Larry Cooper, MS, LAT, ATC, is Head Athletic Trainer at Penn-Trafford High School in Harrison City, Pa., where he also teaches health, physical education, and sports medicine classes. Since 2012, he has served as Chair of the NATA Secondary School Athletic Trainers’ Committee. Winner of a 2016 NATA Most Distinguished Athletic Trainer Award, he received a NATA Athletic Training Service Award in 2014, was inducted into the Pennsylvania Athletic Trainers’ Society Hall of Fame in 2014, and was named Training & Conditioning's Most Valuable Athletic Trainer in 2015. Cooper can be reached at: email@example.com.
One of the things I treasure most in my life is my family, especially my children. Lucky for me, I work in the same school district where my children attended school. For some, this might not be ideal, but it has worked out for me with many positives.
I often hear fellow athletic trainers who are also parents say that they don’t get to spend enough time with their children. Fortunately, I have been able to spend a ton of time with my three girls. I had each of them in physical education classes, sports medicine classes, as athletic training student aides, and as student-athletes. It was really cool for me to see them in all of these different situations and see how they interacted with friends, teammates, peers, adults, and opponents, sometimes all on the same day.
At first it was difficult, and probably more for me than them. It was a daily effort to not overstep my self-imposed boundaries so that I didn’t create issues at home AND school. I felt this approach would serve all of us best and make it a positive experience for everyone.
I wrote about my experience as both a parent and athletic trainer in a previous edition of Training & Conditioning magazine, so I thought we would look at the issue from a different angle for this particular article. Throughout their high school careers, my daughters were never asked about their thoughts on attending school where their dad worked. So I asked. While I thought I knew their take on the experience, I have to tell you, their answers blew me away.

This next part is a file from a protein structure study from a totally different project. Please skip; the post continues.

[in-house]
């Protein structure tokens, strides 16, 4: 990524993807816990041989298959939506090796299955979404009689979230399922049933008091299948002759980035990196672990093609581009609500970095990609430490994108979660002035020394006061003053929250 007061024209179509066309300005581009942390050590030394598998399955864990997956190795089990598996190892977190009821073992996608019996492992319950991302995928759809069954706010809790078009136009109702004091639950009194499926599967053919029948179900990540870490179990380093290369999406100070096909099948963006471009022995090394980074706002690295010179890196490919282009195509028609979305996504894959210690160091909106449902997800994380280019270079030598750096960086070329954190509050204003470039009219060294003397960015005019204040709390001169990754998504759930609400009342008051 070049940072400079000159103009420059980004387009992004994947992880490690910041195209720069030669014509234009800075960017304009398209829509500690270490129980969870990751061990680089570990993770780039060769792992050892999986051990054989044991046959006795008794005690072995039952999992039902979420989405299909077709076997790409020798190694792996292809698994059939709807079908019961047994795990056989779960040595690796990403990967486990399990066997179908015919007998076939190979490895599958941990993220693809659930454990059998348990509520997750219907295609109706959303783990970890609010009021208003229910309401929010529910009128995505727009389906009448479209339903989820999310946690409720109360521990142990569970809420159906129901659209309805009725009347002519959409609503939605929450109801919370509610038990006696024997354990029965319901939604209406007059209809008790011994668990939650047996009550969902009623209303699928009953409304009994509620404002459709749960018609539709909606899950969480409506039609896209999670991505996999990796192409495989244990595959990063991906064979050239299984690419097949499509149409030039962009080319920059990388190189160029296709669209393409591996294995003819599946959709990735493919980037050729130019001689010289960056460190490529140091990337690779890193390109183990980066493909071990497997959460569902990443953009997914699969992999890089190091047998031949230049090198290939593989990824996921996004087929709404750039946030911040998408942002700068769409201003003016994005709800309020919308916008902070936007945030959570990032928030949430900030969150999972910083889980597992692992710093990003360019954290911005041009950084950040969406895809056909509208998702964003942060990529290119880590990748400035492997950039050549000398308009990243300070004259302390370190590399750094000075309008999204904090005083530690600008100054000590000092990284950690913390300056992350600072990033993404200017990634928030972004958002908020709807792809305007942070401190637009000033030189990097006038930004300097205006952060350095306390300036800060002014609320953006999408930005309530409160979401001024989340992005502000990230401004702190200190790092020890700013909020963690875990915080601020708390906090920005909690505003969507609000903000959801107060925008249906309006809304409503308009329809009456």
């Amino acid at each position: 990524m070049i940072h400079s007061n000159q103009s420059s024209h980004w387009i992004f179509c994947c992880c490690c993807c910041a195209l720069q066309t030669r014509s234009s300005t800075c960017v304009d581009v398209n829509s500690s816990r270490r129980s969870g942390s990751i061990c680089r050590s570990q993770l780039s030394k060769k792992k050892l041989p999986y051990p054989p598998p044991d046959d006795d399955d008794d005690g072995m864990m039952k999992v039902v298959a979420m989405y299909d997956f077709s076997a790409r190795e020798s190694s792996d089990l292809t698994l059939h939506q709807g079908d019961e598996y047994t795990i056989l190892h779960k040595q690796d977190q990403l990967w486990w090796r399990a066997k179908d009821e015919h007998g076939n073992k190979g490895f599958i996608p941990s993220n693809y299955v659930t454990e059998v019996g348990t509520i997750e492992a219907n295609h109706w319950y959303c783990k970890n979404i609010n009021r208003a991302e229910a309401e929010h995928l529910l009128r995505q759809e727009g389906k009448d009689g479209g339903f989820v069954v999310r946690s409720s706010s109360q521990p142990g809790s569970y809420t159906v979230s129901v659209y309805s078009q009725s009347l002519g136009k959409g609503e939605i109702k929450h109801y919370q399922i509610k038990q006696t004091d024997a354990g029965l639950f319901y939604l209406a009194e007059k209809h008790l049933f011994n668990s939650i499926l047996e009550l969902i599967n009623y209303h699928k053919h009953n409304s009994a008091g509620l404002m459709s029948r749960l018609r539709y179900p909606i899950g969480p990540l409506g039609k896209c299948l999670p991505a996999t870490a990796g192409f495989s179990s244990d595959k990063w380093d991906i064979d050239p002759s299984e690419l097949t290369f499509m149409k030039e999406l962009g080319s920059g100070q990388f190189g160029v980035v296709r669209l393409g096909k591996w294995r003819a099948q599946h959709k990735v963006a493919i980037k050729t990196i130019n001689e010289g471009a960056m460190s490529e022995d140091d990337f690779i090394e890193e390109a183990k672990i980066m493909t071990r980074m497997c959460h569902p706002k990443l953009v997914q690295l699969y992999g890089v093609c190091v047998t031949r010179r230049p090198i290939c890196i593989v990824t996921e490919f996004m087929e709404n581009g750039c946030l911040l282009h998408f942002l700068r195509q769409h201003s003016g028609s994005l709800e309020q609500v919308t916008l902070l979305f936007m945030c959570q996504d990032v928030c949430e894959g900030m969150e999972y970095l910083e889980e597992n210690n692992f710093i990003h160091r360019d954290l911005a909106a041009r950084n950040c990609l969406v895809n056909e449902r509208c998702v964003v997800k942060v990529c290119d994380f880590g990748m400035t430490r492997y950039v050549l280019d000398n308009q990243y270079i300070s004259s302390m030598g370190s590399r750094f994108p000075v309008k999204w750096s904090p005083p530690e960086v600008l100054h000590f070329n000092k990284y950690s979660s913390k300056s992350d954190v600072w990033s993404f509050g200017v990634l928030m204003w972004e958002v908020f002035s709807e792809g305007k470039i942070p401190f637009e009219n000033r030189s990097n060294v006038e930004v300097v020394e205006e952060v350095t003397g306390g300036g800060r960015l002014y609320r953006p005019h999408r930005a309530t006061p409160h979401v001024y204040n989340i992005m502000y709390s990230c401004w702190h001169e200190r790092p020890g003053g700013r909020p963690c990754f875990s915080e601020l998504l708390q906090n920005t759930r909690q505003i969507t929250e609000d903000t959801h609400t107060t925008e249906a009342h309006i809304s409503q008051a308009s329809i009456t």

Here’s what they had to say, with my youngest daughter first and the oldest last:
I am the youngest of three girls. All of us had the amazing opportunity to have our father as our teacher. For any other student, this would be a child's nightmare. However, the relationship that I have with my family, and especially with my dad, has made me appreciate this opportunity far more. My dad is a wonderful man, a strong leader, a wise father, and an excellent teacher. His job caused him to be busy most of our lives, so no amount of time spent with him was enough. Being able to see my dad at school helped our relationship grow much stronger and allowed me to spend more time with him. It was an honor to learn from him as my teacher. I had a lot of fun in his physical education class and was challenged in his student athletic training course. I was able to appreciate and understand his job more since I was there to witness it. I would not have wanted my high school experience to be any other way.
I loved it! I liked being able to see my father at school and spend more time with him. Most people can't say that their dad was their teacher. I don't think I would be interested in as many sports as I am now if I wasn't able to experience them on the sidelines with my dad. It gave me a better understanding of everything that goes on behind the scenes, all of the hard work that goes into it, and how dedicated my dad was/is to his job. Sure, he intimidated guys, but I wouldn't change it for anything!
Being in the same high school with my dad was a truly amazing experience. Most kids I knew at that point would have hated to have their dad as their teacher or even be in the same school as them, but I am grateful for the experiences that we had together. I had so much fun being in the sports medicine class with my dad. I learned so much in that class, and I am sure I will never forget it. I also think my favorite part was seeing him every day in a different setting other than just at home. We were able to eat lunches together occasionally and see each other in passing between classes. When I look back on the four years that I spent in high school, the biggest part I remember is that I was able to share those years with my father. I am truly blessed that I have a father who is not only my father but also a friend, a mentor, a teacher, and my hero.
As you can see, it was positive for all involved, and we learned so much about each other in the process. Keep in mind, it takes self-control, patience, and sometimes you can’t have elephant ears, but all in all, it is well worth it. I wouldn’t trade it for ANYTHING!